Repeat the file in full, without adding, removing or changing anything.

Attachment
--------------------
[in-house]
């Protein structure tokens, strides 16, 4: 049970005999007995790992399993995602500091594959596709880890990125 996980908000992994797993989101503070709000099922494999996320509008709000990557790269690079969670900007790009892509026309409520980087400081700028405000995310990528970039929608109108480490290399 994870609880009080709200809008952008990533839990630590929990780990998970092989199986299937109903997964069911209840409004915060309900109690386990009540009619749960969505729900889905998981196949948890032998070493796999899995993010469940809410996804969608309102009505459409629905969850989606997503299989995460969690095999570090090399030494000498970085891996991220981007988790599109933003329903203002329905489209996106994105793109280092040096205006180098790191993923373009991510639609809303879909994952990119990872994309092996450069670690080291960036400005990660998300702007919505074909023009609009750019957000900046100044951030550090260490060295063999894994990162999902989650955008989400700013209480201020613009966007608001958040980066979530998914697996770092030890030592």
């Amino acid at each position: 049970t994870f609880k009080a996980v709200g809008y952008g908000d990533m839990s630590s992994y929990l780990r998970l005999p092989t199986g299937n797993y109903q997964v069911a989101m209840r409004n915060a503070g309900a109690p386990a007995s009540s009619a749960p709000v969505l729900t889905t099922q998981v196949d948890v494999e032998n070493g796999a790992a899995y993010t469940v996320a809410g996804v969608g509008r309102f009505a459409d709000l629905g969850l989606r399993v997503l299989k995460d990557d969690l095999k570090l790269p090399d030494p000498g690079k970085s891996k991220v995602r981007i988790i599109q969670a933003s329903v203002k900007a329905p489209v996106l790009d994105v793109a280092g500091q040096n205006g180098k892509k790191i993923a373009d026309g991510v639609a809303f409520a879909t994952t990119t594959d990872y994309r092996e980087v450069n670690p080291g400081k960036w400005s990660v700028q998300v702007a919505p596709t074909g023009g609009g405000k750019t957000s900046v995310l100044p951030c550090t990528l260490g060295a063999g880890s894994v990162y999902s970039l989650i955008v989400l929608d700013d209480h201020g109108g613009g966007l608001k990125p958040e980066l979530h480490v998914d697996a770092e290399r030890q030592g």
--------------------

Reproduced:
[in-house]
């Protein structure tokens, strides 16, 4: 049970005999007995790992399993995602500091594959596709880890990125 996980908000992994797993989101503070709000099922494999996320509008709000990557790269690079969670900007790009892509026309409520980087400081700028405000995310990528970039929608109108480490290399 994870609880009080709200809008952008990533839990630590929990780990998970092989199986299937109903997964069911209840409004915060309900109690386990009540009619749960969505729900889905998981196949948890032998070493796999899995993010469940809410996804969608309102009505459409629905969850989606997503299989995460969690095999570090090399030494000498970085891996991220981007988790599109933003329903203002329905489209996106994105793109280092040096205006180098790191993923373009991510639609809303879909994952990119990872994309092996450069670690080291960036400005990660998300702007919505074909023009609009750019957000900046100044951030550090260490060295063999894994990162999902989650955008989400700013209480201020613009966007608001958040980066979530998914697996770092030890030592």
């Amino acid at each position: 049970t994870f609880k009080a996980v709200g809008y952008g908000d990533m839990s630590s992994y929990l780990r998970l005999p092989t199986g299937n797993y109903q997964v069911a989101m209840r409004n915060a503070g309900a109690p386990a007995s009540s009619a749960p709000v969505l729900t889905t099922q998981v196949d948890v494999e032998n070493g796999a790992a899995y993010t469940v996320a809410g996804v969608g509008r309102f009505a459409d709000l629905g969850l989606r399993v997503l299989k995460d990557d969690l095999k570090l790269p090399d030494p000498g690079k970085s891996k991220v995602r981007i988790i599109q969670a933003s329903v203002k900007a329905p489209v996106l790009d994105v793109a280092g500091q040096n205006g180098k892509k790191i993923a373009d026309g991510v639609a809303f409520a879909t994952t990119t594959d990872y994309r092996e980087v450069n670690p080291g400081k960036w400005s990660v700028q998300v702007a919505p596709t074909g023009g609009g405000k750019t957000s900046v995310l100044p951030c550090t990528l260490g060295a063999g880890s894994v990162y999902s970039l989650i955008v989400l929608d700013d209480h201020g109108g613009g966007l608001k990125p958040e980066l979530h480490v998914d697996a770092e290399r030890q030592g």